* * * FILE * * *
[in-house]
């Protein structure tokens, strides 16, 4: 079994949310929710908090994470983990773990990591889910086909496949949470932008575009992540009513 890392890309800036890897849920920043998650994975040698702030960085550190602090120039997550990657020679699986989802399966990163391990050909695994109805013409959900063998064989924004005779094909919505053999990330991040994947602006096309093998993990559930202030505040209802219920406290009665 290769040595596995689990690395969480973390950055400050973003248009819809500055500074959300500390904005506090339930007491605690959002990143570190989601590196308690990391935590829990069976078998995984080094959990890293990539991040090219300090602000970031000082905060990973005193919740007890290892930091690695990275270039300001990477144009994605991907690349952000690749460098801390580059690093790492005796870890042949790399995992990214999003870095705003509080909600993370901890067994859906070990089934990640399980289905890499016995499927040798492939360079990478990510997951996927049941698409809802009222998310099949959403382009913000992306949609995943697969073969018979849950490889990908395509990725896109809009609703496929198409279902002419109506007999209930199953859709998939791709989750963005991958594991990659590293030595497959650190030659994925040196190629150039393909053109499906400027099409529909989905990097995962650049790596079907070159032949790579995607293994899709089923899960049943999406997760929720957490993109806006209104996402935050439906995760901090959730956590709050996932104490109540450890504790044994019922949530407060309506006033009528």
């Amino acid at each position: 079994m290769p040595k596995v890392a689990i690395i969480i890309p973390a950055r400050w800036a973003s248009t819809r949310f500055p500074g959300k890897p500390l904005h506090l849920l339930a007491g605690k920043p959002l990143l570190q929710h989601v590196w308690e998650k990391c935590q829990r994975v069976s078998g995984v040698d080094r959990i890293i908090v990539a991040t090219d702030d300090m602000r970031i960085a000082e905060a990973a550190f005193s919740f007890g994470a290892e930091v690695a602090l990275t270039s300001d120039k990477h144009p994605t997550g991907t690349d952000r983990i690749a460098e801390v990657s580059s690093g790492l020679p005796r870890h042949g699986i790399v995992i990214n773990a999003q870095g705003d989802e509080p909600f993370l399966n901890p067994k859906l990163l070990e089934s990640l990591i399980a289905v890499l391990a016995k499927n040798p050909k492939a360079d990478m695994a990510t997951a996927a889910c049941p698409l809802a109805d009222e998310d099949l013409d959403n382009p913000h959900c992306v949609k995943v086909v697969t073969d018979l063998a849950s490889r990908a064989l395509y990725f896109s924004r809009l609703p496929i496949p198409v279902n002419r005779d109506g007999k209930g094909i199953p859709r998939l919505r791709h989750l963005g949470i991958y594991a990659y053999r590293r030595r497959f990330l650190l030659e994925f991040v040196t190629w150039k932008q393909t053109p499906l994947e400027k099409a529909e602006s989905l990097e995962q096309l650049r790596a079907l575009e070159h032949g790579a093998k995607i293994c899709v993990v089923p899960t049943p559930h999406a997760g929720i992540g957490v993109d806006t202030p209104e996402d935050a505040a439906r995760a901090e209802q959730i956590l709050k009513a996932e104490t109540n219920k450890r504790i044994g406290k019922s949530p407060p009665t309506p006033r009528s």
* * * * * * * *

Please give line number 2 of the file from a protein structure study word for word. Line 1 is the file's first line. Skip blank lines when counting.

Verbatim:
């Protein structure tokens, strides 16, 4: 079994949310929710908090994470983990773990990591889910086909496949949470932008575009992540009513 890392890309800036890897849920920043998650994975040698702030960085550190602090120039997550990657020679699986989802399966990163391990050909695994109805013409959900063998064989924004005779094909919505053999990330991040994947602006096309093998993990559930202030505040209802219920406290009665 290769040595596995689990690395969480973390950055400050973003248009819809500055500074959300500390904005506090339930007491605690959002990143570190989601590196308690990391935590829990069976078998995984080094959990890293990539991040090219300090602000970031000082905060990973005193919740007890290892930091690695990275270039300001990477144009994605991907690349952000690749460098801390580059690093790492005796870890042949790399995992990214999003870095705003509080909600993370901890067994859906070990089934990640399980289905890499016995499927040798492939360079990478990510997951996927049941698409809802009222998310099949959403382009913000992306949609995943697969073969018979849950490889990908395509990725896109809009609703496929198409279902002419109506007999209930199953859709998939791709989750963005991958594991990659590293030595497959650190030659994925040196190629150039393909053109499906400027099409529909989905990097995962650049790596079907070159032949790579995607293994899709089923899960049943999406997760929720957490993109806006209104996402935050439906995760901090959730956590709050996932104490109540450890504790044994019922949530407060309506006033009528």